The story is easy enough to understand, which is why I mentioned that this is not for the fans of the genre only. Simply imagine Sliding Doors [1998], but on a much more epic scale. We take for granted all the little choices we make everyday, without realising that they all amount to something in the long run. Every second of our life is a turning point, but regardless of it all, there is no such thing as a bad ending because they all mean something; it is up to us to figure out exactly what, that is why life is such a gift.

Living up to its heavy, intriguing theme and excellent storytelling, the film does not fall short in its cinematography and its editing either. To name an example, the director employed strong use of colours, each marking the significance of different choices made by Nemo. It all ended up to make one very surreal film, which worked wonders for a movie this deep.

Points Calculation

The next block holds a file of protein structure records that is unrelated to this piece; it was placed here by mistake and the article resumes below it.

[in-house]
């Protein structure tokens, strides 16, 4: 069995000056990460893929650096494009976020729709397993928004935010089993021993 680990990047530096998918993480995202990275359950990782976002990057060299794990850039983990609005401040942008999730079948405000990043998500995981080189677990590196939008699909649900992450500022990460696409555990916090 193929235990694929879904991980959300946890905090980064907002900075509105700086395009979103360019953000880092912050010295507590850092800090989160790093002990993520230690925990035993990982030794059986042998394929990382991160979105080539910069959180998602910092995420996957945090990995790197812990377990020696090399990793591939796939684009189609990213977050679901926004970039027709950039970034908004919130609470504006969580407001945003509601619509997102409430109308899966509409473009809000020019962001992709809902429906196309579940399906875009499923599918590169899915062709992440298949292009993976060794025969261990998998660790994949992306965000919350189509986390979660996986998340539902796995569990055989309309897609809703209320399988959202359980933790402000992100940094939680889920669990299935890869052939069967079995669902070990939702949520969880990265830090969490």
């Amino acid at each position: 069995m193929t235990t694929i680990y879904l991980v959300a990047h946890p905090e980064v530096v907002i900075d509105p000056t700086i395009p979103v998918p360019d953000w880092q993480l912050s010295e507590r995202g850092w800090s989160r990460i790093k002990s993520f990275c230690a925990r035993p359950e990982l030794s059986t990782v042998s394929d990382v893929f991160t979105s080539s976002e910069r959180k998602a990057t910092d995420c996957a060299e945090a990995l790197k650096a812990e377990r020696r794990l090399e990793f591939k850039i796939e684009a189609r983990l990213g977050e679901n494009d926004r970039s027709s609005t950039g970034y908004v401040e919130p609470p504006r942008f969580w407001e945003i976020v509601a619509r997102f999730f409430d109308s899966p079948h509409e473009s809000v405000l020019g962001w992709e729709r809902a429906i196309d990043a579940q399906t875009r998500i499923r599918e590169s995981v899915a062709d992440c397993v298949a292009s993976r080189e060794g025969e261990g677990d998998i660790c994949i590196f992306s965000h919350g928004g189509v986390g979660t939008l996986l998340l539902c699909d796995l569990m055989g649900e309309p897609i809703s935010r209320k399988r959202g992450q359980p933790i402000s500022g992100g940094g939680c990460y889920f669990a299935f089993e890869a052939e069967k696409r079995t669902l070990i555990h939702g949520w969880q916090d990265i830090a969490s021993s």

The Good [+100]
- Compelling plot
- Excellent storytelling
- Surrealism
- It's just so damn intriguing

The Bad [-0]
- (None)

100 - 0 = 100 points

Sunday, November 7, 2010

The Disappearance of Alice Creed [2010]

Director: J. Blakeson
Cast: Gemma Arterton, Martin Compston, Eddie Marsan
Genre: Drama/Crime/Thriller
Rating: Teen (violent content, pervasive language, nudity)
Comment: "Its tight plot moves at the right pace, giving out an air of claustrophobia, an apt portrayal of a kidnapping..."

If you are a fan of claustrophobic crime thrillers like Misery [1990], Reservoir Dogs [1992] or the more recent Hard Candy [2005], you might find Alice Creed to be right up your alley. While the film is indeed notable for its small cast just like the aforementioned thrillers, Alice Creed brings something else to the table.

On the very basic, the movie is based entirely on the kidnapping of the titular character for ransom money. But what is seemingly simple turns ugly when things begin to get too personal between the three individuals involved, and the job spirals down into a tale of double-crossing, hate and deceit.